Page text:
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The question of staysails - how to make them work for you

by Andrew Dove, Area Manager North Sails Caraibes on 26 Apr 2009
Staysail doing a great job on a Havkat 31 SW
Though most modern sloops have a furling headsail and a mainsail, staysails are far from atypical, although those added to boats often appear to be of little use.

The usage is not clear as the majority of cruising boats see this sail as a heavy weather windward sail, but too often the sail is too small and flat to give any drive into a formed sea.

However on a purpose-designed Cutter rig, the Yankee/staysail combination can function very well. Both sails accelerate the wind and, combined with the rest of the rig, make a logical upwind and reaching choice.

In the 16th century we find numerous references to the staysail. It was discovered that you could set a triangular sail on such a stay, and this turned out to be an important breakthrough in the development of sailing ships with respect to balance and performance.

In the glory days of IOR racing, staysails and bloopers were in their heyday. I am certain that the names and shapes of these sails go beyond my memories of tallboys; dazies and Genoas (staysail).

However often on a boat designed for a single headsail where an inner stay - either permanent or demountable - is installed, the windward usage of a staysail can be limited. Many boats I work with, for reasons such as the foredeck hatch position or the windlass, have their inner stay set well back. For aesthetics or to full opposite a runner, the mast tang can be fairly low down the rig. As the sail moves aft, the sail has to be set in front of the spreaders and the available sail area reduces. This is often exaggerated by a dinghy on the deck, a radar on the mast and an available luff reduced by a full metre due to the usage of a furling system.

The resulting sail is at the best small and if not optimized, minute. As a heavy weather sail the boat must have reduced sail area but must have enough power up forward to manoeuvre and master the oncoming seas.

A self tacking staysail, generally set on a boom, is practical, but again to set the boom in front of the mast and to use a common sheeting system reduces the LP by another 10%.

I have built a few fully battened hanked on staysails with a positive roach. The bottom batten, as on many beach cats, replaces the boom well. This solution is lighter and the roach allows the sail both to twist and maximises surface. All this isn’t to say that a typical staysail does not have a windward role but care, I believe, is needed if this sail is to function well.

Where this sail does have a role to play is off the wind—and, and its usage in Americas Cups or on modern race boats is the proof. Under spinnaker on certain points of sailing, the staysail helps air flow and moves the centre of propulsion forward and reduces rudder angle and the chance of broaching.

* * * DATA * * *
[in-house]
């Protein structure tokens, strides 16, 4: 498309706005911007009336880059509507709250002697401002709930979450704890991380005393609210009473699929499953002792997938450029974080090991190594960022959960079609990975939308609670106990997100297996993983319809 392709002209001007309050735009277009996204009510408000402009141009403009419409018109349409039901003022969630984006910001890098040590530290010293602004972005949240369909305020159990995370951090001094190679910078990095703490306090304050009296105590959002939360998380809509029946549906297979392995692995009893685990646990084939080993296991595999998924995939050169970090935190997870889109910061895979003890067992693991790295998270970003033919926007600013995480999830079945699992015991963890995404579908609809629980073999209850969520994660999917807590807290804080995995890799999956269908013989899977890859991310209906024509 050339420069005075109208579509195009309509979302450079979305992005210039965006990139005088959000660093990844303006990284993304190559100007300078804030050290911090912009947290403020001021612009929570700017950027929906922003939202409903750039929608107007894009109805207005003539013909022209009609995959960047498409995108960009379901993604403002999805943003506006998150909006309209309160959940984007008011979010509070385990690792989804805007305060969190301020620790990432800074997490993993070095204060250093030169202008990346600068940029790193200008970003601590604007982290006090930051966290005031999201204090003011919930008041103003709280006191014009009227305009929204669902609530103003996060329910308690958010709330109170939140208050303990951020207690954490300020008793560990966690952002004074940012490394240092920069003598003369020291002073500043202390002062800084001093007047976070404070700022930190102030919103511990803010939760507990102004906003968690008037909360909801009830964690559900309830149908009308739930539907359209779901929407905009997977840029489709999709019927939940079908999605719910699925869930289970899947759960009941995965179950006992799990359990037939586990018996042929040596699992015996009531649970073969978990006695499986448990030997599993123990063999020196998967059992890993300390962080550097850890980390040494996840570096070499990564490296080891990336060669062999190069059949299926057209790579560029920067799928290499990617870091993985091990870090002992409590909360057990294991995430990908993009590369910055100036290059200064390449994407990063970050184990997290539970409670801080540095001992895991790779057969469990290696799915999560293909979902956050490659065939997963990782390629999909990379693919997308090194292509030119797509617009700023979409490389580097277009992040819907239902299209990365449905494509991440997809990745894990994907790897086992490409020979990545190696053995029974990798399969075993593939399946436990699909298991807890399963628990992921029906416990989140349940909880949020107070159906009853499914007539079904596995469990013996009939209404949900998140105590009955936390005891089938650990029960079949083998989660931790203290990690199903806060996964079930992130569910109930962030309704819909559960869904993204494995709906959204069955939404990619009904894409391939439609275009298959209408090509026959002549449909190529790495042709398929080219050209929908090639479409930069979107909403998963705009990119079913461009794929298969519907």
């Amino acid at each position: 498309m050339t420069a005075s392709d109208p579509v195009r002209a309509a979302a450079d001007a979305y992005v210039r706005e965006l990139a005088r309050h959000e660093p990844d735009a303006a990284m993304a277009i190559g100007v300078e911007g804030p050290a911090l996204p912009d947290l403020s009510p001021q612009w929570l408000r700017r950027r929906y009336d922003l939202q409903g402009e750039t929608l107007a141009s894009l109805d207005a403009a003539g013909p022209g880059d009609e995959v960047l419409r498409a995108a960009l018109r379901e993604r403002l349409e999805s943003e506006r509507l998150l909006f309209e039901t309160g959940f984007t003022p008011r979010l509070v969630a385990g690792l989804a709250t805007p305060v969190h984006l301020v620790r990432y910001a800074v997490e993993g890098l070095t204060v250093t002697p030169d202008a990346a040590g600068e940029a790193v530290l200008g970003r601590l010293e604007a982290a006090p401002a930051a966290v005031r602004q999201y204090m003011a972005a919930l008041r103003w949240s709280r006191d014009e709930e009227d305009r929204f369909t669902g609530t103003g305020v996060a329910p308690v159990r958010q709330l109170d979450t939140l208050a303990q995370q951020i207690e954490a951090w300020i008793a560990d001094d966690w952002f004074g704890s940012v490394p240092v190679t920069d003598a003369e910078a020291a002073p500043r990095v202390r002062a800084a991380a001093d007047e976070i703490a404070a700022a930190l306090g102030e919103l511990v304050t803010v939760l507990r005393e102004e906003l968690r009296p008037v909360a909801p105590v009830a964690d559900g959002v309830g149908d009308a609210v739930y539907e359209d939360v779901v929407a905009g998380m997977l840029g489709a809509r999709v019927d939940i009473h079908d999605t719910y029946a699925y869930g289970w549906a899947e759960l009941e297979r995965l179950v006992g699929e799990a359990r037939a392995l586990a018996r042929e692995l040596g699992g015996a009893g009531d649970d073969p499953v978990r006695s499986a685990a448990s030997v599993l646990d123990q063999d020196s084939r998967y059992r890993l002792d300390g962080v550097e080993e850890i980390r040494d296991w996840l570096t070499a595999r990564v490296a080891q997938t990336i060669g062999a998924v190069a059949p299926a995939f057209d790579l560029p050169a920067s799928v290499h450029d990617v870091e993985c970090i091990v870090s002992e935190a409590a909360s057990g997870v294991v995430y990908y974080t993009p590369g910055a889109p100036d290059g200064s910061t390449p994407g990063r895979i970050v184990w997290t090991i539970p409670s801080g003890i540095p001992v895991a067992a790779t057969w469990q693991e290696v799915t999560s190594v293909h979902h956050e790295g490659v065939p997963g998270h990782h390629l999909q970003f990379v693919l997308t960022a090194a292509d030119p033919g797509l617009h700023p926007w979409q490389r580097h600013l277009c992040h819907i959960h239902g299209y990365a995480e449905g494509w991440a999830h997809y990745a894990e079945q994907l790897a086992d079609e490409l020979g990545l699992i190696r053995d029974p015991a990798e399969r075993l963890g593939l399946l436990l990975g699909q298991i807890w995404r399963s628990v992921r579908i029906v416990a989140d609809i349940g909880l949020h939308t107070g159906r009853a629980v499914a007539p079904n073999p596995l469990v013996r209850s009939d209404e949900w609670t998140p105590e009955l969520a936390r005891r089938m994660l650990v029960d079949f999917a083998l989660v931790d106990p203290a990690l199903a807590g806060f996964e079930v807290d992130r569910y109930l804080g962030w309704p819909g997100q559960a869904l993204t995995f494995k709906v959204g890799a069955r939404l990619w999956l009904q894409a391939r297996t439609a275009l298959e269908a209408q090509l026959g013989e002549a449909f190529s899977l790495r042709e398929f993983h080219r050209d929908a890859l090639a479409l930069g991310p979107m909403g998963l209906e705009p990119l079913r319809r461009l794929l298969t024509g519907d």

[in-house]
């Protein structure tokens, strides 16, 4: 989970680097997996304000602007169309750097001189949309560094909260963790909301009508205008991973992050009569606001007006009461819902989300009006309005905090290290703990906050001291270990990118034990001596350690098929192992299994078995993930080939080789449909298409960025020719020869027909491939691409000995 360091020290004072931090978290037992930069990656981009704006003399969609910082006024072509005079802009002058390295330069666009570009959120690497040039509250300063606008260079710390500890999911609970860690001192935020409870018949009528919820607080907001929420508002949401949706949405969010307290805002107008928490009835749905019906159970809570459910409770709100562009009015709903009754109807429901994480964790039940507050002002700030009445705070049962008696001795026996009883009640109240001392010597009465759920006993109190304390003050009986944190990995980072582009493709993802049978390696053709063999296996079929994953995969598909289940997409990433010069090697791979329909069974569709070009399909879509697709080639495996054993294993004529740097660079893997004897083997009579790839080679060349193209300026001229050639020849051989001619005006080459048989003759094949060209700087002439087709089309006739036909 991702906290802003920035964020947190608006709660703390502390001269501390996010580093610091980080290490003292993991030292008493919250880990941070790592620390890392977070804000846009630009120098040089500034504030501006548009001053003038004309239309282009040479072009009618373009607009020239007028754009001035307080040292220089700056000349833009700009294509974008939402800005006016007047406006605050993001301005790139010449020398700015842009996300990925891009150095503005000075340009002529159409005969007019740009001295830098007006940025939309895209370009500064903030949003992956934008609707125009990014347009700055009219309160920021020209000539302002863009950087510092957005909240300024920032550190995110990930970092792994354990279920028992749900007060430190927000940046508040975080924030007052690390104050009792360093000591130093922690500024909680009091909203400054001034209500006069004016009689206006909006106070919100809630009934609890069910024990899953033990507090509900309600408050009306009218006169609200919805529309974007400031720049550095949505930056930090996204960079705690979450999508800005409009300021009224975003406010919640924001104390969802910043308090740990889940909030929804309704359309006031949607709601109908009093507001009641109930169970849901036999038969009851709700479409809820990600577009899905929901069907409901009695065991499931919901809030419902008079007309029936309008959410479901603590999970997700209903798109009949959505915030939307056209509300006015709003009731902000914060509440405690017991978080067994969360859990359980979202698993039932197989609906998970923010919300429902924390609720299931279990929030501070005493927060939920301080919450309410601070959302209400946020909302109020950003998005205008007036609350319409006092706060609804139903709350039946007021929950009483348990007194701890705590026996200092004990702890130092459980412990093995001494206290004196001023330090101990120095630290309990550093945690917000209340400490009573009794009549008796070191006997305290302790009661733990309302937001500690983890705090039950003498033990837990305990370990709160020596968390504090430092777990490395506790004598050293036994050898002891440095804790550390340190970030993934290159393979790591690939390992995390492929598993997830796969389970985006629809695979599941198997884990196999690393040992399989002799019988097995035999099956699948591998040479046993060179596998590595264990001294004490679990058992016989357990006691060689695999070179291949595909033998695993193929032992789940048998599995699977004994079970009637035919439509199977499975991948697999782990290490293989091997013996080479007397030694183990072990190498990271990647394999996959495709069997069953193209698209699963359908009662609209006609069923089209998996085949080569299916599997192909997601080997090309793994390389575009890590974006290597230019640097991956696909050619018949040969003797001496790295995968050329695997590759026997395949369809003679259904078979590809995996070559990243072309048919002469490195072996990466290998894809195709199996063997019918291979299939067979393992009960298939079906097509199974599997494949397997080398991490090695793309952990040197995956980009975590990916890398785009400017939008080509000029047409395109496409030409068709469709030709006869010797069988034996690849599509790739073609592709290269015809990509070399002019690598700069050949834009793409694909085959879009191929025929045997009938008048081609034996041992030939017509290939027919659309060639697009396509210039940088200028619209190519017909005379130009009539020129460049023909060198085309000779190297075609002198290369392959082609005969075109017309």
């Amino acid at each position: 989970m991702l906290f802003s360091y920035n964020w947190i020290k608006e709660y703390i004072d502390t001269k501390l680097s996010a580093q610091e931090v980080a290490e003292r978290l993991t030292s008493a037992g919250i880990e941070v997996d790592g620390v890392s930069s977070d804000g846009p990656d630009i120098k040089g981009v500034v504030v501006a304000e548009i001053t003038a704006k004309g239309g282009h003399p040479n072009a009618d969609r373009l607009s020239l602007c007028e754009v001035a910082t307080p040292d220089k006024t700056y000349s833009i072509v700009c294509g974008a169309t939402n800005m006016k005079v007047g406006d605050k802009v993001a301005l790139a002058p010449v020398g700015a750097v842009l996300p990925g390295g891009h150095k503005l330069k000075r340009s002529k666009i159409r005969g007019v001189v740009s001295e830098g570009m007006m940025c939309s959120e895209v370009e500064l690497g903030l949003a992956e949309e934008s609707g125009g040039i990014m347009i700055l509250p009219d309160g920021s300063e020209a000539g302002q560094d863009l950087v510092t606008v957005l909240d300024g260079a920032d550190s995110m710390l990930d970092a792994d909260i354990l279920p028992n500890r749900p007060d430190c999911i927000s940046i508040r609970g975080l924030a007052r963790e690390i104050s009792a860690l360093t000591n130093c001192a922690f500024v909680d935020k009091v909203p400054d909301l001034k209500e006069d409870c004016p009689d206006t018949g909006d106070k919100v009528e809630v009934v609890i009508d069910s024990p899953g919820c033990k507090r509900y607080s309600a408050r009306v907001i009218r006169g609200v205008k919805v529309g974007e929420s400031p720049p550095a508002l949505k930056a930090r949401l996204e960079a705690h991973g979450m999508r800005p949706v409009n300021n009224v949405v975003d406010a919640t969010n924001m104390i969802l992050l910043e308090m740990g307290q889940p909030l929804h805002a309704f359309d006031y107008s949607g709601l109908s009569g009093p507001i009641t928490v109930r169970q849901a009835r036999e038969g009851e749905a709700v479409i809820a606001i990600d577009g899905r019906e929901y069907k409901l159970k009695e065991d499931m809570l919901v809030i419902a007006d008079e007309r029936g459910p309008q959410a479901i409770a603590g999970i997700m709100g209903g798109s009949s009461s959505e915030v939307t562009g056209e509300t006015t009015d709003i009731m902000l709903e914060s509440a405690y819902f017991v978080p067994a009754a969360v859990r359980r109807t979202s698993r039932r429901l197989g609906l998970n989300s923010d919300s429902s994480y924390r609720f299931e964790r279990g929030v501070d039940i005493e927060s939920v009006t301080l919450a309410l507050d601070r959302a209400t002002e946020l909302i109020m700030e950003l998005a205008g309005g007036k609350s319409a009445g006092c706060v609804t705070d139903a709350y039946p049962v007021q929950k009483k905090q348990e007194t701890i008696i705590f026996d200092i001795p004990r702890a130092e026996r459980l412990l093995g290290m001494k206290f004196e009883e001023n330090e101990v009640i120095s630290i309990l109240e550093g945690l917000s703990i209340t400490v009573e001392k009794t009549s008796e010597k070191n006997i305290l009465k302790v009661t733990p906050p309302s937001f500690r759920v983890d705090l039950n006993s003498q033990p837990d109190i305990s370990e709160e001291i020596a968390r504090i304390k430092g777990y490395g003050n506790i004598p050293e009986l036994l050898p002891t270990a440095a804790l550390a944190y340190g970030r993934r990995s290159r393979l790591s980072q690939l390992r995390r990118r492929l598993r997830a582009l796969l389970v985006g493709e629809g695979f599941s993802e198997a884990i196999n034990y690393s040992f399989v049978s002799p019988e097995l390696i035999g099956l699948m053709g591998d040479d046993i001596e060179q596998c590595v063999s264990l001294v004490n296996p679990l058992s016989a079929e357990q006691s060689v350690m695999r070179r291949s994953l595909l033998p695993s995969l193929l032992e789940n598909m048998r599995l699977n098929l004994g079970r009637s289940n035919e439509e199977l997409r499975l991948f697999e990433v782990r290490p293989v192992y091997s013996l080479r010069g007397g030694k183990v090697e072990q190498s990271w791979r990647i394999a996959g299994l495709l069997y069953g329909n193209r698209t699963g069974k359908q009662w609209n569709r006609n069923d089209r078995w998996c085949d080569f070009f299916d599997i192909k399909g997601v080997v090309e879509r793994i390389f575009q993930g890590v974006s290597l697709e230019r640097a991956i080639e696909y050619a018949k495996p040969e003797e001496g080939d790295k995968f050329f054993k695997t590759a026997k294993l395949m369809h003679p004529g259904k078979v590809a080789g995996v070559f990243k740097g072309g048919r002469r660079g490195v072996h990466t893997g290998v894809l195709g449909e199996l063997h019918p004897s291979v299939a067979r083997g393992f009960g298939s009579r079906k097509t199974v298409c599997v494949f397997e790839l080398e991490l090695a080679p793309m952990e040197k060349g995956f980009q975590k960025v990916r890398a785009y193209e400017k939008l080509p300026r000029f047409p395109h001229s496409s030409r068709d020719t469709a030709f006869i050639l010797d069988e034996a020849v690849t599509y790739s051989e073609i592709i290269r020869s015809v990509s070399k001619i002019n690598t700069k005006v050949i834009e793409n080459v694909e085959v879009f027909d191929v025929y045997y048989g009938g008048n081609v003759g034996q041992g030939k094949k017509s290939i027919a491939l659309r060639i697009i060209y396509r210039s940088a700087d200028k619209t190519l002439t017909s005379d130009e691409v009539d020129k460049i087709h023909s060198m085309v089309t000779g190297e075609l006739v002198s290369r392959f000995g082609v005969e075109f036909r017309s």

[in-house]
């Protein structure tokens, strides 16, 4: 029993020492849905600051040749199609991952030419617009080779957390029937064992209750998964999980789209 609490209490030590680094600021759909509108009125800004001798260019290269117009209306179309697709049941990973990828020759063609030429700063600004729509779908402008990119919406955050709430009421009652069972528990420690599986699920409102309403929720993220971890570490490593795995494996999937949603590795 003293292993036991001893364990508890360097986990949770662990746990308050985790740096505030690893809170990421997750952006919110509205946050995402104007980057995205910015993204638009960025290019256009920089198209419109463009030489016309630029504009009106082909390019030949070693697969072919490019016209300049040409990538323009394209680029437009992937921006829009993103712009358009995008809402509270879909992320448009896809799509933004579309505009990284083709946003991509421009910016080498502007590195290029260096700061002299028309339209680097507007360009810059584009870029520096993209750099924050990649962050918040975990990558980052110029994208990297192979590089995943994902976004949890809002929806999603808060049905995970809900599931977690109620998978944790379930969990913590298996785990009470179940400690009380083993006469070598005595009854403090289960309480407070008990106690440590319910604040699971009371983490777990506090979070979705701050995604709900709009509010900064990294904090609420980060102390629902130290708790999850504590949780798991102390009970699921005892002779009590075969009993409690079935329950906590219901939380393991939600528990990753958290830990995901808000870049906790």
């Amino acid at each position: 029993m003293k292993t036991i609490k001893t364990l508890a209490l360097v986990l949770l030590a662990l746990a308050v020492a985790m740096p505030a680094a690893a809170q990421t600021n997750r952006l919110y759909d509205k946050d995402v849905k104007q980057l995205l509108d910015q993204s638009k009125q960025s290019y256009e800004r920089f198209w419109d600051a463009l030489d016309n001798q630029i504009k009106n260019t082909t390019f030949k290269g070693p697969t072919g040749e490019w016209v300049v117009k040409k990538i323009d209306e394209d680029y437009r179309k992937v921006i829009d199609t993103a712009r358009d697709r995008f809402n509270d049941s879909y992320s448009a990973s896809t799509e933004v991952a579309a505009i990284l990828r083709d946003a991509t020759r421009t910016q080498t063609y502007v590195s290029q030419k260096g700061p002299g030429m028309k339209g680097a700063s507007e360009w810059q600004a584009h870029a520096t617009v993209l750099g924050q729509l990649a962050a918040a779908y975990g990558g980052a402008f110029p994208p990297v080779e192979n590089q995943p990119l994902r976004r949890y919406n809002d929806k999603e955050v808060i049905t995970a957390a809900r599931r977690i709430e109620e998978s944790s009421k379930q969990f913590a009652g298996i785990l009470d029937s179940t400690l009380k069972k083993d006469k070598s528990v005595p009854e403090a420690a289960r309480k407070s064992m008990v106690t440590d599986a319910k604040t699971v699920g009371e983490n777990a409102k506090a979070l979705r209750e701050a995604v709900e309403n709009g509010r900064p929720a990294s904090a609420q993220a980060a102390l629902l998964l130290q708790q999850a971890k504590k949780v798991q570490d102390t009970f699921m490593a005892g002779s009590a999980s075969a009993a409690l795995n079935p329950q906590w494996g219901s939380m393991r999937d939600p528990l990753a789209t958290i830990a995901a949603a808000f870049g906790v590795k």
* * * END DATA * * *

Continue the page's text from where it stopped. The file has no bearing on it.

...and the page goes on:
The ideal downwind staysail for racing may not be cut or made in the same material as the upwind sail, but for cruising purposes we can always compromise a little. (However if the boat is equipped with heavy Dacron sails, the dual function of the staysail may justify a lighter high tech staysail which as small may not be very expensive.)

When under spinnaker or gennaker when you decide to try the staysail an important tip is to take one’s time. Check your boat speed for a good few minutes before hoisting. Check your rudder angle if you can. Then hoist and set the staysail, settle down and check the trim, then over another extended period check hull speed and rudder angle. Generalities are often floored but between 90 and 120 degrees apparent, the staysail should pay and make sailing more comfortable. Again try this under good conditions first, smooth seas and moderate winds.

In light airs the staysail often does not twist and the spinnaker does not fly out enough. In this case the staysail will have a negative effect on performance. In heavy weather the staysail if maintained but eased to the limit of backing can avoid broaching under spinnaker or Genoas.

My understanding of the types of staysail mentioned earlier is:

The tall boy has an LP of 100 to 110% and has a high hoist. The clew is generally high to allow a sheeting position off the boom to broaden the sheeting angle.

The dazy was of Dutch origin and has an LP reduced to 80 to 85%. This sail is generally built light.

The Genoas staysail has a reduced hoist often 70% of available hoist but an important LP of 80 to 100%. Such a sail suits a boat with less stability.

Naturally the typical windward staysail is a fourth version.

As in any situation where a number of sails interact as with a ketch, trim begins and is controlled by the forward-most sail and the sails aft adapt to the sail in front. When the interaction works, there are speed advantages and boat handling becomes comfortable.

However the balance and critical angle can be fine. If you enjoy cruising with an MPS then thought should be given to a free flying light staysail to make this point of sail both more comfortable and better performing. The free flying option requires little extra equipment other than a quality halyard and a light weight sheet.

If you want a little more control over this sail a modern single line Code 0 furler is ideal. For this the sail has to be finished with a double roped luff. Normally my thoughts are to minimize material but a downwind staysail is a positive addition if you enjoy a boat that balances and performs well. It certainly is another toy.

Andrew is based in Guadeloupe

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